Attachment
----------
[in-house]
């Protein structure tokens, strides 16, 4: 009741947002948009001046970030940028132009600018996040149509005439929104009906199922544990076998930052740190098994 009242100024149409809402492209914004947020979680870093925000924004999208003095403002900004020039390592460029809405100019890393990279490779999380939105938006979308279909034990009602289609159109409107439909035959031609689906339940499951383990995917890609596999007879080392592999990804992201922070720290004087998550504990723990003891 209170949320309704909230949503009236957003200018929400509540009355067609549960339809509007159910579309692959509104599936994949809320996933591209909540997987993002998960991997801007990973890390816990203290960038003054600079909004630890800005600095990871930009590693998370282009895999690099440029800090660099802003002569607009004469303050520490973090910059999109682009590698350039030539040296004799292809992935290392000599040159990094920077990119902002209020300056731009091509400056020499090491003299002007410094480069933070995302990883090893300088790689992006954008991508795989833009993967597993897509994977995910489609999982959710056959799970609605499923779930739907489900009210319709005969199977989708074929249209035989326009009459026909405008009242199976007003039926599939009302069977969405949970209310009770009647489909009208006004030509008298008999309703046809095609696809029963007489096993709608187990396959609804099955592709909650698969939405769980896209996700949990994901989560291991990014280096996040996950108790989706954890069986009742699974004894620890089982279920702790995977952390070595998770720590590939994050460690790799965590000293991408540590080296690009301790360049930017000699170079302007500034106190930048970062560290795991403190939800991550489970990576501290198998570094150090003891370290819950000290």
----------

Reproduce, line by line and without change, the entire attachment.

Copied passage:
[in-house]
């Protein structure tokens, strides 16, 4: 009741947002948009001046970030940028132009600018996040149509005439929104009906199922544990076998930052740190098994 009242100024149409809402492209914004947020979680870093925000924004999208003095403002900004020039390592460029809405100019890393990279490779999380939105938006979308279909034990009602289609159109409107439909035959031609689906339940499951383990995917890609596999007879080392592999990804992201922070720290004087998550504990723990003891 209170949320309704909230949503009236957003200018929400509540009355067609549960339809509007159910579309692959509104599936994949809320996933591209909540997987993002998960991997801007990973890390816990203290960038003054600079909004630890800005600095990871930009590693998370282009895999690099440029800090660099802003002569607009004469303050520490973090910059999109682009590698350039030539040296004799292809992935290392000599040159990094920077990119902002209020300056731009091509400056020499090491003299002007410094480069933070995302990883090893300088790689992006954008991508795989833009993967597993897509994977995910489609999982959710056959799970609605499923779930739907489900009210319709005969199977989708074929249209035989326009009459026909405008009242199976007003039926599939009302069977969405949970209310009770009647489909009208006004030509008298008999309703046809095609696809029963007489096993709608187990396959609804099955592709909650698969939405769980896209996700949990994901989560291991990014280096996040996950108790989706954890069986009742699974004894620890089982279920702790995977952390070595998770720590590939994050460690790799965590000293991408540590080296690009301790360049930017000699170079302007500034106190930048970062560290795991403190939800991550489970990576501290198998570094150090003891370290819950000290």